Library Journal. 2010. Survey of ebook penetration and use in U.S. academic libraries. [Online]. http://c0003264.cdn2.cloudfiles.rackspacecloud.com/Academic%20Library%20Ebook%20Report_2.pdf (15 August 2015).
Mangen, A., Walgermo, B. R. and Brønnick, K. 2013. Reading linear texts on paper versus computer screen: effects on reading comprehension. International Journal of Educational Research, 58 (2013): 61–68.
Mitroff, I. I. & Mason, R. O. 1980. Structuring ill-structured policy issues: further explorations in a methodology for messy problems. Strategic Management Journal, 1(4): 331-342.
Norton, B. G. 2005. Sustainability: a philosophy of adaptive ecosystem management. Chicago: University of Chicago Press.
OCLC. 2004. 2004 Information format trends: content, not containers. [Online]. http://www.oclc.org/content/dam/oclc/reports/2004infotrends_content.pdf (14 August 2015).
Ritchey, T. 2011. Wicked problems – social messes: decision support modelling with morphological analysis. London: Springer.
Ritchey, T. 2013. Wicked problems: modelling social messes with morphological analysis. Acta Morphologica Generalis, 2(1): 1-8.
Rittel, H. W. J. & Webber, M. M. 1973. Dilemmas in a general theory of planning. Policy Sciences, 4(2): 155-169.
Shelburne, W. A. 2009. E-book usage in an academic library: user attitudes and behaviors. Library Collections, Acquisitions, & Technical Services, 33(2-3): 59-72.
Shepherd, J. and Arteaga, R. 2014. Social work students and e-books: a survey of use and perception. Behavioral & Social Sciences Librarian, 33(1): 15-28.
Slater, R. 2010. Why aren’t ebooks gaining more ground in academic libraries? Ebook use and perceptions: a review of published literature and research. Journal of Web Librarianship, 4: 305-331.
Sprague, N. and Hunter, B. 2008. Assessing e-books: taking a closer look at e-book statistics. Library Collections, Acquisitions & Technical Services, 32(3-4): 150-157.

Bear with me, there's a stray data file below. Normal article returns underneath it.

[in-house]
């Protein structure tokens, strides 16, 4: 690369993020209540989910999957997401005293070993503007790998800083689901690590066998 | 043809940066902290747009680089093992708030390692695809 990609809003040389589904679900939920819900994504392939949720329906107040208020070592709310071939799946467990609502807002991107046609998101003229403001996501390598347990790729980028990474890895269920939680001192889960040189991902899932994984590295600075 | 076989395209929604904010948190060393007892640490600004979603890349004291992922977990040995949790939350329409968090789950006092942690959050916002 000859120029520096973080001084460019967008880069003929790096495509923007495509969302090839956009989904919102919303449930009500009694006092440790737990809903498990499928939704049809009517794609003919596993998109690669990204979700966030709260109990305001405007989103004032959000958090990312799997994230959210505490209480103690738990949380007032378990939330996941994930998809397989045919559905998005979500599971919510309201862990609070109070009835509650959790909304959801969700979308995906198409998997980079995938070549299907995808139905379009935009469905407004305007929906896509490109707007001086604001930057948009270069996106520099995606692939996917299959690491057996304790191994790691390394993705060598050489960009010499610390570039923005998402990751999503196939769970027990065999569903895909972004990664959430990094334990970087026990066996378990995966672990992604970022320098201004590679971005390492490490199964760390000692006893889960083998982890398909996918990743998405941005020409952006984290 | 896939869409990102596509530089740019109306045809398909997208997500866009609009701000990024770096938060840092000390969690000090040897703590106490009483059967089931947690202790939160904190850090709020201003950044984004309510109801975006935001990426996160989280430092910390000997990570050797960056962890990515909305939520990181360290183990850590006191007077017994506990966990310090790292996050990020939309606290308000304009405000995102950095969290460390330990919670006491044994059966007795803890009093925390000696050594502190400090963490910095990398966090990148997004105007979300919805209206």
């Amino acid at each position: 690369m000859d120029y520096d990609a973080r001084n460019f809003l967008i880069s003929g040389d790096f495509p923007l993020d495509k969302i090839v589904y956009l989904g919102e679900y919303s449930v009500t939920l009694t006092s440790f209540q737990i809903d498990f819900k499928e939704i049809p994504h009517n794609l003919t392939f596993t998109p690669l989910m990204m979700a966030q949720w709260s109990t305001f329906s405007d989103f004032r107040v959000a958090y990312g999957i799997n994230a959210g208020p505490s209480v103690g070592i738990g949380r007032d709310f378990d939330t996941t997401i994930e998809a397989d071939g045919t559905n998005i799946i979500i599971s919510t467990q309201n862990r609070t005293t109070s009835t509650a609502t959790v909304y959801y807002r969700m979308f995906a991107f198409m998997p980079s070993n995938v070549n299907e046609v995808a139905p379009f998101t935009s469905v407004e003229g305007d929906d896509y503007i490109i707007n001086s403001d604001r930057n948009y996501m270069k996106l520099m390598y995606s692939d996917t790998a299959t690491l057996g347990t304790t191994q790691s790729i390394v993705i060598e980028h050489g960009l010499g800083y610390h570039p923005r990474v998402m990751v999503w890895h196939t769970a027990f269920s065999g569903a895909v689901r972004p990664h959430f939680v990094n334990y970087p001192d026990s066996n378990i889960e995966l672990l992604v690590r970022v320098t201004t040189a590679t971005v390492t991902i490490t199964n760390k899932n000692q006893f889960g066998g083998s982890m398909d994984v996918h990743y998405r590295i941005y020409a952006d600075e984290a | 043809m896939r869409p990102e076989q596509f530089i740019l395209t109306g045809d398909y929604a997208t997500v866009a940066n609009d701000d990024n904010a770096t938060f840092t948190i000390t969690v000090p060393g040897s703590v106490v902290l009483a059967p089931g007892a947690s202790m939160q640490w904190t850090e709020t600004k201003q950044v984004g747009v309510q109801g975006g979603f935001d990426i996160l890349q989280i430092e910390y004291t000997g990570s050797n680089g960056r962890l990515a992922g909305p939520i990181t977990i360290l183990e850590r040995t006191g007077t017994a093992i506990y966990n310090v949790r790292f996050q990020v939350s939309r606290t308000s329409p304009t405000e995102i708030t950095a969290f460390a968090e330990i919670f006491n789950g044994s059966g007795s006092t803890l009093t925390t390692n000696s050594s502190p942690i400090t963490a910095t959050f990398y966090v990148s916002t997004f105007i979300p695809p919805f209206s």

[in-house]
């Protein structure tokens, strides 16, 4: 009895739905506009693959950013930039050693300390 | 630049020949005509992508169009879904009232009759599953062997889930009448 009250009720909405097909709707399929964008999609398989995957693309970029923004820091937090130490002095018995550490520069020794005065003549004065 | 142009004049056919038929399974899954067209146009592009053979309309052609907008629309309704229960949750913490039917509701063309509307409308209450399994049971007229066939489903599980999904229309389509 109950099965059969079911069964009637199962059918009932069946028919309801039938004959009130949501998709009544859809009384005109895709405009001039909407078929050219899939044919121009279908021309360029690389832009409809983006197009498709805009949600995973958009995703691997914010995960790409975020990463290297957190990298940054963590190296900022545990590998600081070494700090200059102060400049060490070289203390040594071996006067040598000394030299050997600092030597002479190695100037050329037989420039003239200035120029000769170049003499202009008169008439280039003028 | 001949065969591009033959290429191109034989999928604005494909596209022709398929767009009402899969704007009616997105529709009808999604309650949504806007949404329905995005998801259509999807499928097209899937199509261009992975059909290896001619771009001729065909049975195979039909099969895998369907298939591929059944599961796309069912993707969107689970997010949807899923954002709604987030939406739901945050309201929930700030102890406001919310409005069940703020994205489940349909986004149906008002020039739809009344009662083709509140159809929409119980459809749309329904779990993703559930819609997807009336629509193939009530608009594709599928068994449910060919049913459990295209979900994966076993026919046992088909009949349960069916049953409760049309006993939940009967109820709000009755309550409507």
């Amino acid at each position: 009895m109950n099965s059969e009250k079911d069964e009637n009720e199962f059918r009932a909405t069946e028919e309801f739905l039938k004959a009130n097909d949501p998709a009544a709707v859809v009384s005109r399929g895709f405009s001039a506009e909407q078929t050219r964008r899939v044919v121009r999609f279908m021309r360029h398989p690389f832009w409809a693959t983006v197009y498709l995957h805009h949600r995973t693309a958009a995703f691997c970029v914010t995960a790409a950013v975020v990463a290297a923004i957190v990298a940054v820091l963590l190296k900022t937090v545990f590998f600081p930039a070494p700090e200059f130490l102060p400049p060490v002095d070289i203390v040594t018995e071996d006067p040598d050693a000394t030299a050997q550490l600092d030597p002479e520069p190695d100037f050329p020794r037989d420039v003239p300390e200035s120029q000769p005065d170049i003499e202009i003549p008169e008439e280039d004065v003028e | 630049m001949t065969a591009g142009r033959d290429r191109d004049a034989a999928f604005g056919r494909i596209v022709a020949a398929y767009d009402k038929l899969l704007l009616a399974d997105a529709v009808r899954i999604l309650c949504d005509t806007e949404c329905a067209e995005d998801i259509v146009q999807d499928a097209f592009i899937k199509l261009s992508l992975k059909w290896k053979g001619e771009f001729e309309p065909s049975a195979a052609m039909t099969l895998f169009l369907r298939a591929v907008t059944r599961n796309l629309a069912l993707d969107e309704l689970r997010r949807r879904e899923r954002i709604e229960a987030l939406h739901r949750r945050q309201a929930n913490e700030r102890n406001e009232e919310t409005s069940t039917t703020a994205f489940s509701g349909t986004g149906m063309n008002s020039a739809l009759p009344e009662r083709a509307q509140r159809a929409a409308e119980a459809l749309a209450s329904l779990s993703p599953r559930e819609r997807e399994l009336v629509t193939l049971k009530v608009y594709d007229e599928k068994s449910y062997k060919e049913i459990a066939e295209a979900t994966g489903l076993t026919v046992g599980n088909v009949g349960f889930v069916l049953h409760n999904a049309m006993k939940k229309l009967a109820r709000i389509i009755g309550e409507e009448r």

Springer. 2013. Springer eBooks: eBook use and acceptance in an undergraduate institution. [Online]. http://www.springer.com/cda/content/document/cda_downloaddocument/H6593_CB_WhitePaper_eBooks_Undergraduate+Inst.pdf?SGWID=0-0-45-1370809-0 (2 April 2014).
Underwood, P. G. 1996. Soft systems analysis and the management of libraries, information services and resource centres. London: Library Association.
University of Liverpool eBook Study. 2010. A survey of ebook usage and perceptions at the University of Liverpool. [Online]. http://resource-cms.springer.com/springer-cms/rest/v1/content/20840/data (10 November 2015).
Walters, W.H. 2013. Ebooks in academic libraries: challenges for acquisition and collection management. Libraries and the Academy, 13(2) 187-211.
Zhang, Y. and Beckman, R. 2011. E-book usage among chemists, biochemists and biologists: Findings of a survey and interviews. Issues in Science and Technology Librarianship, (65): Article 2. [Online]. http://www.istl.org/11-spring/article2.html (10 November 2015).
This journal is an open access journal, and the authors (copyright owners) should be properly acknowledged when works are cited. Authors retain publishing rights without any restrictions.
South African Journal of Libraries and Information Science is an Open Access journal which means that all content is freely available without charge to the user or his/her institution. Users are allowed to read, download, copy, distribute, print, search, or link to the full texts of the articles, or use them for any other lawful purpose, without asking prior permission from the publisher or the author. This is in accordance with the BOAI definition of Open Access.